Anyway, Polymorph doesn't last as long, but only in PvP. Your PvE sheep will keep its current staying power post-patch. Same goes for Slow.

  • Ring of Frost: Radius shrunk to 8 yards, and inner "safe" radius is now 4.7 yards (exactly matching graphic). Dispelling the effect of Ring of Frost will now make the target immune to being refrozen for 3 seconds. If a second Ring of Frost is cast by the same mage while the first is still active (via Cold Snap), the first will now disappear and cease functioning. In addition, Ring of Frost now has a PvP duration of 8 seconds.

And here we have a spell that's getting both an across-the-board change and a PvP-only nerf at the same time. I'm so confused right now I feel like a warlock without his eyeliner.

So the spell effect radius now matches the animation, which mean it'll affect a smaller area overall. This is probably more of a bug fix than a nerf from a design perspective. It'll also make the victim immune to being refrozen for three seconds, a change that makes the spell work for the purposes of CC-breaking abilities. The last PvE/PvP change is that the spell can no longer be double cast via a Cold Snap.

And, like the rest of our major CC spells, the ring itself will now have a PvP duration of 8 seconds.

  • When a mage uses the Invisibility spell, it will now also cause their pet Water Elemental to become invisible.

So now you no longer have to put away your big blue buddy before you go Invisible, lest he give away your position or, you know, suddenly realize he is alone and about to die and go into the corner to sob his big blue tears of abandonment.

  • Firestarter now allows the mage to cast Scorch while moving (regardless of which armor spell is used), and no longer eliminates Molten Armor's critical strike chance reduction.

This is a nice change. Firestarter is, bar none, one of the single most fun aspects of being a fire mage in the game right now, and this change makes its effects armor agnostic. It'll work no matter what armor spell you choose to use. So if you're a fire mage who wants mana return, go ahead and switch to Mage Armor. Getting mobbed by melee? Frost Armor is a perfectly acceptable option. Also, it's nice that the talent no longer takes away the crit chance reduction from Molten Armor. Just a nice change, all around.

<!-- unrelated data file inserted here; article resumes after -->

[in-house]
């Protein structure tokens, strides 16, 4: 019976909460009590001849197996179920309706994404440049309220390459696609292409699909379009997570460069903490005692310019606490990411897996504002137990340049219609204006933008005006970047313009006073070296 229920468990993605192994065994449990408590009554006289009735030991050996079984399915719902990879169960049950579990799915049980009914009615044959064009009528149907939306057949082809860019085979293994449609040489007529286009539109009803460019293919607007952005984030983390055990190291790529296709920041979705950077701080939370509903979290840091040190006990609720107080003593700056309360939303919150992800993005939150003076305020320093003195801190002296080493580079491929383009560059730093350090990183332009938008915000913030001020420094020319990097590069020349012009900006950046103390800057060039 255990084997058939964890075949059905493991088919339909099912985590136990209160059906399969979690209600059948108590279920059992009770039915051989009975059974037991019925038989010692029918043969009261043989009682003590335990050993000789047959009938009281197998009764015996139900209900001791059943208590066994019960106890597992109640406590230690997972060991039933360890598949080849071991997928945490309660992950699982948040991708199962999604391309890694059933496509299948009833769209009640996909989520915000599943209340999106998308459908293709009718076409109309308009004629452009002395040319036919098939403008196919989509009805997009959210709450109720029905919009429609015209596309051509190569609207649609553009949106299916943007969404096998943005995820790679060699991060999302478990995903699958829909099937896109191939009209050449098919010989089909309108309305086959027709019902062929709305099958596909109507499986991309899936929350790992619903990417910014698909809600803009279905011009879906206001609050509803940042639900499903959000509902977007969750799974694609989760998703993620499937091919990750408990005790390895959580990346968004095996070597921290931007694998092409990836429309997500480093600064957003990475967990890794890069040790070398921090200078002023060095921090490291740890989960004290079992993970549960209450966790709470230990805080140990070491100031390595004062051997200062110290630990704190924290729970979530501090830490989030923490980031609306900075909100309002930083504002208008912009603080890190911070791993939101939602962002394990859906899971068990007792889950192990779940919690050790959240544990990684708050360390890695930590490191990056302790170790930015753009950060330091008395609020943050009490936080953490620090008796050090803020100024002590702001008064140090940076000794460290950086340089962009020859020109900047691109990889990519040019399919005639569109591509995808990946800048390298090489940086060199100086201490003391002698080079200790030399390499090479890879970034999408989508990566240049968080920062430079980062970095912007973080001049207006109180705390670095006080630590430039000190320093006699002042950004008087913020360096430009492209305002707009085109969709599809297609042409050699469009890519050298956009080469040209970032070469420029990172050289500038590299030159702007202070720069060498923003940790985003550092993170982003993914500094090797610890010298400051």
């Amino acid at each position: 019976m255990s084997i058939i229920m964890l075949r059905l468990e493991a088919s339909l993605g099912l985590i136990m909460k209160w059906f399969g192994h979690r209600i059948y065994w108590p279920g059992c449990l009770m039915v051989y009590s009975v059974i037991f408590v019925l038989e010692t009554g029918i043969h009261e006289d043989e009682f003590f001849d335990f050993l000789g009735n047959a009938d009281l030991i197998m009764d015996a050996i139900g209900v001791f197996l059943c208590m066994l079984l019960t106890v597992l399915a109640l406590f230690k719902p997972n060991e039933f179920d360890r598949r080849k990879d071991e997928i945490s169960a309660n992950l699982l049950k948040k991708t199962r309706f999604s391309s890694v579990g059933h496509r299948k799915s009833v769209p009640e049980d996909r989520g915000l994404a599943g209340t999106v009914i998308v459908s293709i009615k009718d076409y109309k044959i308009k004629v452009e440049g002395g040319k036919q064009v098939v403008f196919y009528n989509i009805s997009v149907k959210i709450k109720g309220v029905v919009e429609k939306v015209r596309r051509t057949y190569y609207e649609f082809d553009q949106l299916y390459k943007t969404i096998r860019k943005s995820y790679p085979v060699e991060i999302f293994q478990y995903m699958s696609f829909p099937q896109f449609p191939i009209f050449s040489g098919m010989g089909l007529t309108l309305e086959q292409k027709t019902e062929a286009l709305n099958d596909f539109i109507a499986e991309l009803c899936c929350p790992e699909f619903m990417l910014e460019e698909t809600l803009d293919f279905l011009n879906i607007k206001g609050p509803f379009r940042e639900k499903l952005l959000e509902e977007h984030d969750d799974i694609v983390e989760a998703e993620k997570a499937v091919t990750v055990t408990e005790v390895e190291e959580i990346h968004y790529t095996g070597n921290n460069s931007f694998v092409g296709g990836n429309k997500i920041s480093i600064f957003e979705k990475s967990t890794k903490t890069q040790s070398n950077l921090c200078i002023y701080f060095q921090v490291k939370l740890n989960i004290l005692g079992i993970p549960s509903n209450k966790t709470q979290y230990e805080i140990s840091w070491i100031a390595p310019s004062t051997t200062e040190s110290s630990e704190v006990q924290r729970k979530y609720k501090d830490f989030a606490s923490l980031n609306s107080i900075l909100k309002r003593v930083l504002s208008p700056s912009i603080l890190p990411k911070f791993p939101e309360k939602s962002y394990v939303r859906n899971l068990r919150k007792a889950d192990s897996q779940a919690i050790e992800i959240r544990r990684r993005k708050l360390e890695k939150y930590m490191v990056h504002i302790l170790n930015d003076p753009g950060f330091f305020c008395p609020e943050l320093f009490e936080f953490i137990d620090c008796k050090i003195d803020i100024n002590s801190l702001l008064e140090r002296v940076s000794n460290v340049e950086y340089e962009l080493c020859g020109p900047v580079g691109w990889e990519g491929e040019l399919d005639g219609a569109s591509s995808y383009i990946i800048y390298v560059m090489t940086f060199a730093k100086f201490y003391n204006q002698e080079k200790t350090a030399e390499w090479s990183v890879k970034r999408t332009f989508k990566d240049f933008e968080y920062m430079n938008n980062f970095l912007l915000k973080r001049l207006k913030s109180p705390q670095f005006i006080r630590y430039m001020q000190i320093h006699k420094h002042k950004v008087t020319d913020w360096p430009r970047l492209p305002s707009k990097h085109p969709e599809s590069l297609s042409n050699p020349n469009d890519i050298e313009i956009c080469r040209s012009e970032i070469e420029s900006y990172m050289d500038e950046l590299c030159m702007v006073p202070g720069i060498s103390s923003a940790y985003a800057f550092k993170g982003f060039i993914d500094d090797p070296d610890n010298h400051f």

This, on the other hand? Not nice at all. Was frost really doing too much damage in PvE? I'm pretty sure it wasn't. A straight damage nerf to a damage spell that's part of the regular rotation makes no sense unless a damage nerf was called for, and I'm not really sure what data Blizzard's using to justify this one. Why frost and not arcane or fire? Since Deep Freeze's damage component only applies in PvE, I can't blame this nerf on PvP balance. What gives?

The only explanation I can come up with for the Deep Freeze nerf is that the designers felt they needed to compensate for this buff to Ice Lance, but this change doesn't really increase overall damage much, it only makes Ice Lance a bit more worth spending a Fingers of Frost charge on. I'm all for getting Ice Lance more involved in the rotation, but not at the cost of a buttload of Deep Freeze damage. Though it is nice to no longer have to worry about FoF being dispelled.

Mastery changes

  • Flashburn (Mastery) benefit per mastery has been increased by 12%.

Mastery wasn't valued as highly as it should have been for fire mages, but this helps fix that. Blizzard's intent seems to be to make the various reforgable secondary attributes relatively equal to each other in terms of value, allowing us more flexibility in customizing our characters. Fire mastery needed a tweak, and hopefully, this will prove to be the tweak it needed.

  • Frost Specialization now only grants 2 base points of mastery (instead of 8), reducing all Frost damage to frozen targets by 15% from previous values. However, Frost Specialization now increases base Frostbolt damage by 15%.

So here we have another change to frost that will hurt frost mage PvE DPS but seems targeted at nerfing them in PvP. Oh well, I've already had my rant on that particular topic. We're losing 15% of our overall frost damage to frozen targets due to the base mastery point loss. The tradeoff is that Frostbolt's base damage is going up by 15%. This encourages Frostbolt spam and makes frost damage slightly less dependent upon Fingers of Frost procs, but will almost undoubtedly result in an overall loss of DPS.

Again, I'm not entirely sure what data Blizzard's looking at that suggests a downward adjustment in necessary for frost mage DPS. My feeling here, as before, is that these nerfs are keyed toward PvP balance but have the side effect of lowering PvE damage. I'll say again: I understand the thinking here, but believe it's based upon faulty logic.

So what think ye, mage community? Tell me how I'm wrong, but most of all, tell me how I'm right. I crave affirmation.

Every week, Arcane Brilliance teleports you inside the wonderful world of mages and then hurls a Fireball in your face. Check out our recent Cataclysm 101 guide for new mages or our mage Thanksgiving spectacular. Until next week, keep the mage-train a-rollin'.